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Study boosts confidence in dental implants

12 August 2013

Study boosts confidence in dental implants

Results from two of the largest international clinical studies performed to date with dental implants have just been published and demonstrate excellent clinical performance. Together, the studies have evaluated more than one thousand Straumann Bone Level implants in Europe, the US and Australia.

The studies both reported very high implant survival rates of more than 98 per cent with practically no bone loss around the implants.

The first study was a randomised controlled clinical trial (RCT) at 11 clinical centres in Europe, USA and Australia.

This RCT has evaluated 106 patients each treated with one implant and followed for three years. The investigators compared the outcomes of two different approaches – the first involving two surgical steps, in which the implant is covered with gum tissue (‘submerged’) during healing, and the second involving just a single step, in which part of the implant is left exposed (‘transmucosal’) thus saving a second surgical operation. Only a single implant was lost, yielding three-year implant-survival rates of 98.1 per cent and 100 per cent for the transmucosal and submerged groups respectively.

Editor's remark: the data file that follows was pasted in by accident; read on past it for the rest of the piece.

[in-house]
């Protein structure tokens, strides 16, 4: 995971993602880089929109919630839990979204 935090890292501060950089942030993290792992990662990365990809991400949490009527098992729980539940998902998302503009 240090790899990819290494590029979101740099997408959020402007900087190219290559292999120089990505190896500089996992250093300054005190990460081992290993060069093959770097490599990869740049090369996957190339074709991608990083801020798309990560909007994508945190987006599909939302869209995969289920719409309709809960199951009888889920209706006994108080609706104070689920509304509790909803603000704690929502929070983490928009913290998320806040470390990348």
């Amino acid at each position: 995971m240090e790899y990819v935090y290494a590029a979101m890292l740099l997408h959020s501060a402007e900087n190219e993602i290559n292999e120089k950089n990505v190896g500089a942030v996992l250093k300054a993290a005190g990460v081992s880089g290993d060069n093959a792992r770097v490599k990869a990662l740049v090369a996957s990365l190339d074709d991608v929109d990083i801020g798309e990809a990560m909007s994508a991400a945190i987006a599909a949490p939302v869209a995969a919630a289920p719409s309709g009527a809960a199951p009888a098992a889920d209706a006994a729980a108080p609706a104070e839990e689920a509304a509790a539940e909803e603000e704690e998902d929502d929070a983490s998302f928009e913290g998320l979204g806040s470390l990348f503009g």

Because bone loss around implants has been documented as a common undesirable effect of implant treatment, this study looked carefully at bone level changes. It showed that bone level was impressively stable over three years after implant placement, with mean decreases of less than 0.7 mm and 0.6 mm in the submerged and transmucosal groups respectively.

While RCTs demonstrate that products or treatments work well, they are usually conducted by specialists in selected and strictly controlled populations. This study was performed by dental practices and University clinics that are highly specialised in dental implantology, which raises the question of whether its excellent results can be reproduced in daily dental practice. To answer this, a large study using the same implant was conducted in Europe and the US, in which the dentists had to follow the product guidelines but were able to use the implant as they would in normal daily practice. The strength of this type of investigation, which is known as ‘non-interventional study’ (NIS), is that it documents real-life situations, in which indications, patients and conditions all vary widely.

In this study, a total of 908 implants were evaluated in 538 patients at more than a hundred dental practices in six countries, revealing an implant survival rate of 98.5 per cent after one year (the risk of failure is highest in the first year after implant placement). Besides the very high survival rates, the bone level remained very stable in the majority of cases. The investigators therefore concluded that treatment with Straumann Bone Level Implants yielded very successful outcomes in ‘real life’ conditions.

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